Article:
After much discussion a sortie was decided upon by the military authorities of the Commune for the next day. That night Cluseret was appointed delegate of war, in company with Eudes, one of the military men of the situation. The National Guard, suddenly called upon to act, was in a state of great disorganisation, often without staff officers or any guiding spirit, and much confusion resulted in consequence. At length, at midnight, three columns were got together. The plan was to make a strong demonstration in the direction of Reuil as a blind for a column under Bergeret and Flourens to operate on the right, while Eudes and Duval respectively, were to command those on the centre and the left. Unfortunately, these excellent men had never commanded a battalion in the field before, in addition to which the sub-officering, as before said was hopelessly defective. The elementary requisites of a campaign were neglected, artillery, ambulances and ammunition wagons were everywhere else except where they should have been. At about o’clock on the morning of the 3rd of April, Bergeret’s column, 10,000 men strong but with only eight cannon, reached the bridge at Neuilly. They proceeded quite coolly on their way, under the rang of Mont Valerien, every National Guard believing it to be in the possession of the Commune, when suddenly shells burst from the great fortress, spreading death and destruction in the ranks of the Federals and severing the column into two halves. Panic, confusion, and cries of “Treachery” overwhelmed everything.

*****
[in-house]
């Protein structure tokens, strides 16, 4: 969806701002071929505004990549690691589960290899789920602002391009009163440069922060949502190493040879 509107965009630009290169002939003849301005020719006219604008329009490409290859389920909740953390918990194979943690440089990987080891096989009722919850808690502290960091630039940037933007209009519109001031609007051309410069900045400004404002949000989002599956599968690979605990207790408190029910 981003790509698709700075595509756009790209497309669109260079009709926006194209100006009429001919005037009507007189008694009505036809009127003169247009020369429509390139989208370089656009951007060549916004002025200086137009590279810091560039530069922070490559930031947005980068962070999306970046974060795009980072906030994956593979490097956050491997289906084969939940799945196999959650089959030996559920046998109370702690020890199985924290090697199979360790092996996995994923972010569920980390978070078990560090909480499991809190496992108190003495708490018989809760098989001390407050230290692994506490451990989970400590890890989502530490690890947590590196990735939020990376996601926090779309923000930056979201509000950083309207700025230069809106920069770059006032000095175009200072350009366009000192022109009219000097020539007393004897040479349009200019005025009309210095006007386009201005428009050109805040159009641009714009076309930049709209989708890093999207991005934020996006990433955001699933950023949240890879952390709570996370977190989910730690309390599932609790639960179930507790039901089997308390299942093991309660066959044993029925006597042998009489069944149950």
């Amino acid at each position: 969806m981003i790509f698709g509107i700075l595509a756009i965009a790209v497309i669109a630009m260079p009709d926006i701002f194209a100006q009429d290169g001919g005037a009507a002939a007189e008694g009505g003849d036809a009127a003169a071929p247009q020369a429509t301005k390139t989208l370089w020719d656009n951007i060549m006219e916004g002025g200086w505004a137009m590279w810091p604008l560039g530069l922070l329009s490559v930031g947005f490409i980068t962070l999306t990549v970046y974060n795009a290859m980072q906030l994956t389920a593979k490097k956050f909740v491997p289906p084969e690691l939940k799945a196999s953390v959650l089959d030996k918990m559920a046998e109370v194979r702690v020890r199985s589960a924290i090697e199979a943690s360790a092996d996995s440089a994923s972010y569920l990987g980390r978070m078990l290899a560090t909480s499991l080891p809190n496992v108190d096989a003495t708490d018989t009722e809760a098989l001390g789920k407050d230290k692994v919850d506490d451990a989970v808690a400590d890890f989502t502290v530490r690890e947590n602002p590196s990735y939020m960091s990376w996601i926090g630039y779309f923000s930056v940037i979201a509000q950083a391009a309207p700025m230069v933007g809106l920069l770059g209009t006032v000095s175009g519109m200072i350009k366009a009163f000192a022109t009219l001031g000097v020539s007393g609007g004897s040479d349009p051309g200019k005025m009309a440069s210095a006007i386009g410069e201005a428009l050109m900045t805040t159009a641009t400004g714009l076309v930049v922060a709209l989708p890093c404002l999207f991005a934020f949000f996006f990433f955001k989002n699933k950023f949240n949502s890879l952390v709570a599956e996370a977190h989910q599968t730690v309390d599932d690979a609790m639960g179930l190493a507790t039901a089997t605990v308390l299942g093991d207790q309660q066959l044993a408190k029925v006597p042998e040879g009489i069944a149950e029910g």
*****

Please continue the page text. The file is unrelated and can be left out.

I well remember my astonishment at the headlong folly of the Federals’ confidence in Mont Valerien being safe, since the English papers had days previously published the information of its occupation by the Versaillese. It seemed incredible that what was known to us over here should have been utterly unknown to those on the spot and most immediately interested. The fact was the leaders did know that Mont Valerien was lost to the Commune, but hoped the troops of the line would refuse to fire, and so kept the fact secret. The memory of how the linesmen had fraternised on the 18th of March, and reports as to the untrustworthiness of the Assembly’s soldiers, now reinforced by regiments from Germany, had deceived them. They forgot that for this important fort Thiers’ military staff had selected their men, and they forget, moreover, that insubordination in the interior of a fortress is a very different thing from insubordination in the open street under the moral pressure of a sympathetic crowd ready to protect the insubordinate from the vengeance of their superior officers. This deception, however well-intentioned it may have been, was little less than criminal under the circumstances. Most of the Guard scattered in all directions, and finally found their way back to Paris, only about 1,200 remaining with Bergeret, and pushing on. They were supported by Flourens who, with only a thousand men, (the rest having straggled off such was the state of discipline), routed the Versaillese vanguard, and occupied the village of Bougival. A whole Versaillese army corps was directed against this detachment, and the Parisian vanguard had to fall back on Reuil, where a few men had held the position, the object being to cover Bergeret’s retreat. Flourens was here surprised with his staff, and this noble-hearted people’s hero was killed, his head cleft with a sabre. Poor Flourens was a type of revolutionist of whom we have few now-a-days left. Many there are now who understand the economic question better than Flourens, but none we know who have quite that old-world chivalrous devotion to the Revolution which this remarkable man had, and which so endeared him to the impressionable working-classes of Paris. Of a well-to-do middle-class family, Flourens impulsive nature led him in his early youth to join an insurrection against the Turks in the Levant. During the latter part of the Second Empire he was, next to Rochefort, the most prominent people’s agitator. His untimely death threw a doom over all Paris, and heightened the effect of the defeat.